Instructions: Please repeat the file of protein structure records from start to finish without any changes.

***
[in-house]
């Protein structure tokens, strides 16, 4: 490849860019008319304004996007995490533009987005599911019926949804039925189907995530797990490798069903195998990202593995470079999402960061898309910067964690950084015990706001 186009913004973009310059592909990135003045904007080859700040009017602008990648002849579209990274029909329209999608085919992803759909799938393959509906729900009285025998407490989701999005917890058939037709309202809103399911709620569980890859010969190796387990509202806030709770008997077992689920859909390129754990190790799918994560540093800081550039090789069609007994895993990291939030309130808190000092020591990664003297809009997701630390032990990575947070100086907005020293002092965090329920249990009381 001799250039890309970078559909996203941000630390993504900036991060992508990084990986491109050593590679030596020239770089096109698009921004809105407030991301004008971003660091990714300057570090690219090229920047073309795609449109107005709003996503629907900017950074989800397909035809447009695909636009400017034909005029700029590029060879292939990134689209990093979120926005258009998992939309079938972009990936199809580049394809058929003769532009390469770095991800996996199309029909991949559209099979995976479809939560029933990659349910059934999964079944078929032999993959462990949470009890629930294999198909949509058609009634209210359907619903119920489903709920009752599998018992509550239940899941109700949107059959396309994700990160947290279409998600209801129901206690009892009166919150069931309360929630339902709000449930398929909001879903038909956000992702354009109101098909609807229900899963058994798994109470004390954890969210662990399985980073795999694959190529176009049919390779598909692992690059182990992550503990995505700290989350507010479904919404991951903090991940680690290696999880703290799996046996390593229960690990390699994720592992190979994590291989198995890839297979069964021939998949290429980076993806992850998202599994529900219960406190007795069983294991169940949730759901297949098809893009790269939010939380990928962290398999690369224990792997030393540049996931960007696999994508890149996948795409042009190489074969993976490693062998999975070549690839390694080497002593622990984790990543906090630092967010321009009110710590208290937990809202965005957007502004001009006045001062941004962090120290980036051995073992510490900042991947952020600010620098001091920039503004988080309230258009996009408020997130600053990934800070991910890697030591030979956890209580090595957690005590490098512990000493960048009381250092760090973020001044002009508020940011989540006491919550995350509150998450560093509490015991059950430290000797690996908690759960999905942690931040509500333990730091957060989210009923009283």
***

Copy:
[in-house]
């Protein structure tokens, strides 16, 4: 490849860019008319304004996007995490533009987005599911019926949804039925189907995530797990490798069903195998990202593995470079999402960061898309910067964690950084015990706001 186009913004973009310059592909990135003045904007080859700040009017602008990648002849579209990274029909329209999608085919992803759909799938393959509906729900009285025998407490989701999005917890058939037709309202809103399911709620569980890859010969190796387990509202806030709770008997077992689920859909390129754990190790799918994560540093800081550039090789069609007994895993990291939030309130808190000092020591990664003297809009997701630390032990990575947070100086907005020293002092965090329920249990009381 001799250039890309970078559909996203941000630390993504900036991060992508990084990986491109050593590679030596020239770089096109698009921004809105407030991301004008971003660091990714300057570090690219090229920047073309795609449109107005709003996503629907900017950074989800397909035809447009695909636009400017034909005029700029590029060879292939990134689209990093979120926005258009998992939309079938972009990936199809580049394809058929003769532009390469770095991800996996199309029909991949559209099979995976479809939560029933990659349910059934999964079944078929032999993959462990949470009890629930294999198909949509058609009634209210359907619903119920489903709920009752599998018992509550239940899941109700949107059959396309994700990160947290279409998600209801129901206690009892009166919150069931309360929630339902709000449930398929909001879903038909956000992702354009109101098909609807229900899963058994798994109470004390954890969210662990399985980073795999694959190529176009049919390779598909692992690059182990992550503990995505700290989350507010479904919404991951903090991940680690290696999880703290799996046996390593229960690990390699994720592992190979994590291989198995890839297979069964021939998949290429980076993806992850998202599994529900219960406190007795069983294991169940949730759901297949098809893009790269939010939380990928962290398999690369224990792997030393540049996931960007696999994508890149996948795409042009190489074969993976490693062998999975070549690839390694080497002593622990984790990543906090630092967010321009009110710590208290937990809202965005957007502004001009006045001062941004962090120290980036051995073992510490900042991947952020600010620098001091920039503004988080309230258009996009408020997130600053990934800070991910890697030591030979956890209580090595957690005590490098512990000493960048009381250092760090973020001044002009508020940011989540006491919550995350509150998450560093509490015991059950430290000797690996908690759960999905942690931040509500333990730091957060989210009923009283």